For nearly a decade I have been fortunate to be a part of a community based tourism project through Capilano University. I have worked on this transformational project in Vietnam in varying capacities and have many people to thank.

Sapa's inspiring terraced landscape.
In northern Vietnam there is a (in)famous tourist destination known as Sapa. Inspiring terraced landscape, cool climate and colourful culture is easily accessible via overnight train. For one hundred years visitors have frequented Sapa. Tourism is here to stay.

The ‘CBT Vietnam’ project emerged from a trip to Sapa by a group from Hanoi Open University (Vietnam), Capilano University (Canada) and North Island College (Canada). Dr. Geoffrey Bird led an initial five-year project supported by the Association of Canadian Community Colleges. The project focused on skills-based training in the villages of Tavan and Taphin. Volunteer students and faculty from partner schools developed and delivered training primarily to local women. The goal was to create new opportunities for employment, develop a more sustainable form of tourism, and increase quality of life.

I was a student volunteer on the project who was changed by the experience. In fact, I took a leave from my studies and moved to Vietnam to travel and work in tourism. I was inspired.

Speaking with Khu in Lao Chai.
Two years after the project had completed I visited Taphin village and some of the locals. We discussed the idea of another project. Planning, entrepreneurship, network building, collective marketing and mutually beneficial partnerships were themes that would eventually lead to a series of projects generously supported by the PATA Foundation. The projects continue to bring Vietnamese and Canadian volunteer students together in the delivery of community tourism learning programs.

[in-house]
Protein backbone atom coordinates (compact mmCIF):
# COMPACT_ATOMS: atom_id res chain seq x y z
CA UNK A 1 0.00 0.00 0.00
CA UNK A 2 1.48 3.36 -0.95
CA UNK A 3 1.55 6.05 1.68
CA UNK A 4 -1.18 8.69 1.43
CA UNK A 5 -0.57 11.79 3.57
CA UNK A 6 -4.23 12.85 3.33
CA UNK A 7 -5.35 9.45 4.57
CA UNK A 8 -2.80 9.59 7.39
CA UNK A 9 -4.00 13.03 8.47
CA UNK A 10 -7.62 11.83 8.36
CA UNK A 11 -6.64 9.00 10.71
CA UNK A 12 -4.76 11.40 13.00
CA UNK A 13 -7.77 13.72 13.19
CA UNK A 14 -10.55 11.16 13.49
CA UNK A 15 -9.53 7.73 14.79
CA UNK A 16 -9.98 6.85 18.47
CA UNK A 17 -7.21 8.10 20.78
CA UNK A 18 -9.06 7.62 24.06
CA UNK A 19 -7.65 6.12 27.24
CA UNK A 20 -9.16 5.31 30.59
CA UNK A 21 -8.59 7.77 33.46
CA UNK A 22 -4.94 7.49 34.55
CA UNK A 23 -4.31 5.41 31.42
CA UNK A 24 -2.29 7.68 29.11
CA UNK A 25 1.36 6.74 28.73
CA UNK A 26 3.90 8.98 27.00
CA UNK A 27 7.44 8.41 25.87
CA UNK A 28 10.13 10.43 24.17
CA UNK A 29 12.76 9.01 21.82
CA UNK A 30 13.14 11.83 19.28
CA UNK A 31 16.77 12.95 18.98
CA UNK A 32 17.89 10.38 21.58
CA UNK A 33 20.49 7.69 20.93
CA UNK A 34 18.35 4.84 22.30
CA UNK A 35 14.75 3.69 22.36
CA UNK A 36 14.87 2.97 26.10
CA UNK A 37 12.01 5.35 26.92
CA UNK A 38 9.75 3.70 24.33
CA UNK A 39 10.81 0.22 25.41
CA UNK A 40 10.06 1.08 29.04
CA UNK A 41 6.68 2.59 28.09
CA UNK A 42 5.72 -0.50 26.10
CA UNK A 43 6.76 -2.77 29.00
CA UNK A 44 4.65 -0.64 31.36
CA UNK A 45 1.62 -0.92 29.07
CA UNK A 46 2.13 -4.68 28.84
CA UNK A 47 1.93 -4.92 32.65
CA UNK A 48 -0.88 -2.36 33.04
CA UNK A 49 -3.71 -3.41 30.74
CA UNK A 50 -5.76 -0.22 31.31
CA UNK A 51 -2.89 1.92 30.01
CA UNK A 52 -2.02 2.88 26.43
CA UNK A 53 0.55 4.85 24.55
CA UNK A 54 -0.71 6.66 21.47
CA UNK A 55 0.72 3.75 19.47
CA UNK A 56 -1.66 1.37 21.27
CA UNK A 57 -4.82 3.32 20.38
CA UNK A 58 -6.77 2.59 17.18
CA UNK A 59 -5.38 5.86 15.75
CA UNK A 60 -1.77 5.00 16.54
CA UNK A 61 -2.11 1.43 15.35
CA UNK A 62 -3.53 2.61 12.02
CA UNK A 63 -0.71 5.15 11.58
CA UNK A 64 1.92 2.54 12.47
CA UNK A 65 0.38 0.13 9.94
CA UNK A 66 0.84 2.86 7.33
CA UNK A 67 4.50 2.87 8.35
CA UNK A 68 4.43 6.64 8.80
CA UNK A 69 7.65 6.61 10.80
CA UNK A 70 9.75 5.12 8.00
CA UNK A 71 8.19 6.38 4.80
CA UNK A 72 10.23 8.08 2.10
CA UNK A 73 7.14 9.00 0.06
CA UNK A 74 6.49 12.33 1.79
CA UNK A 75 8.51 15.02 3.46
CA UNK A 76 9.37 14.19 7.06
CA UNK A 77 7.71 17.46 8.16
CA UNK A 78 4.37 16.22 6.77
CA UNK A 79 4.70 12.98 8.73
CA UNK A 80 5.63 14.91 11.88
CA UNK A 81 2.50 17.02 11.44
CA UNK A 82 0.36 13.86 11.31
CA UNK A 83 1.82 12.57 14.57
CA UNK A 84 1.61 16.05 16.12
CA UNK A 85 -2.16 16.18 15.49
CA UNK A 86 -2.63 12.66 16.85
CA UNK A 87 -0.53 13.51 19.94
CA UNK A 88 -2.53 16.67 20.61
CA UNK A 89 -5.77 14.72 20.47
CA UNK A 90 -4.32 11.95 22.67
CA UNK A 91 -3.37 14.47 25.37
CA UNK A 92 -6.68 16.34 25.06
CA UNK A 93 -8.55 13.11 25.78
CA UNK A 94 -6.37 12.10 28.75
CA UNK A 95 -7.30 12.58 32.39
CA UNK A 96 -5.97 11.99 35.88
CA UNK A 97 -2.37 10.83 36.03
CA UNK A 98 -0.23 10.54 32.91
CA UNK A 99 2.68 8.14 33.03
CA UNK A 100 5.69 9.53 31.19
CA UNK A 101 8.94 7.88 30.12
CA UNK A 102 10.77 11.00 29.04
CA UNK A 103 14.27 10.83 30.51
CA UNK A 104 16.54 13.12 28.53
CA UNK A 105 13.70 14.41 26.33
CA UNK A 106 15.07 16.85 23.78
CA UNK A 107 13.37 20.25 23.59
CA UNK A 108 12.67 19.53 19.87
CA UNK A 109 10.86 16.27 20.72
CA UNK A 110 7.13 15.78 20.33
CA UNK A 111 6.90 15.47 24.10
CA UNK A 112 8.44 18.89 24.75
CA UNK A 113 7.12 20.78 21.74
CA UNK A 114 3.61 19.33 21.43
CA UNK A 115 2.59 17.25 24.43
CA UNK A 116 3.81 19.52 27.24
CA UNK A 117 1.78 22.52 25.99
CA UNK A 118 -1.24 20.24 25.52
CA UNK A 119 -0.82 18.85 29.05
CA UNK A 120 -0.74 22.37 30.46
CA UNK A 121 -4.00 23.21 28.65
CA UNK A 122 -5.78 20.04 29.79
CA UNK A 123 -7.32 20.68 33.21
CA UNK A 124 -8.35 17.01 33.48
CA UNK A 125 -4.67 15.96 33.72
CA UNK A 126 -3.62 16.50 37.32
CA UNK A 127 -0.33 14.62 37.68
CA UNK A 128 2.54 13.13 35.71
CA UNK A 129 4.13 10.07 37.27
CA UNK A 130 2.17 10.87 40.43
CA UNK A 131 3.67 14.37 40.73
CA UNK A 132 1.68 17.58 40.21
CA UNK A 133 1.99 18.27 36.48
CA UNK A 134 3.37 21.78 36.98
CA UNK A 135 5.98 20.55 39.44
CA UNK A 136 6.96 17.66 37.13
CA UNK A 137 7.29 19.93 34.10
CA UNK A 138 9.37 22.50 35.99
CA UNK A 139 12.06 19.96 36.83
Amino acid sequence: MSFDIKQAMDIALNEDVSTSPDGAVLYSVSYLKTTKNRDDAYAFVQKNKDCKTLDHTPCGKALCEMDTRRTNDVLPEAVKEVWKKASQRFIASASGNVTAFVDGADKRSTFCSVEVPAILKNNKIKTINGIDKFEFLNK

Some of the stars: Taryn, Stephanie, Jase and Kyle.
My current role as a project lead, and the successes it brings, is the product of the hard work of many. I am thankful for those who have continued to selflessly put forth their time and effort. Instructors and Deans, Stephanie Wells, Jen Reilly, Kim McLeod, Dr. Chris Bottrill, Casey Dorin, Ms. Ngoc Anh and Ms. Que have been instrumental in making these projects happen. The countless students that have been on the CBT Vietnam project are the heroes and heroines. Our stars. In the field they have excelled. They have been the energy and the true grit of the project. 

In a training workshop. Ms. Ly Man May is pictured second from the left. 
But the people that deserve the most appreciation are those from the villages. They have inspired us all. Tearful goodbyes when we depart from a project trip are testament that we are more than partners in the experience. This community development project is not an ‘us’ and ‘them’ case study. People like Ms. Ly Man May in Taphin, Ms. Soi in Tavan and Ms. Mai in Lao Chai are some of the individuals that deserve all the credit. These resilient, thoughtful women have trusted and welcomed us into their homes. 

When you go to Sapa you might have the opportunity to stay with some of these women. Learn from them like we have, and when you leave, be sure to thank them in their language.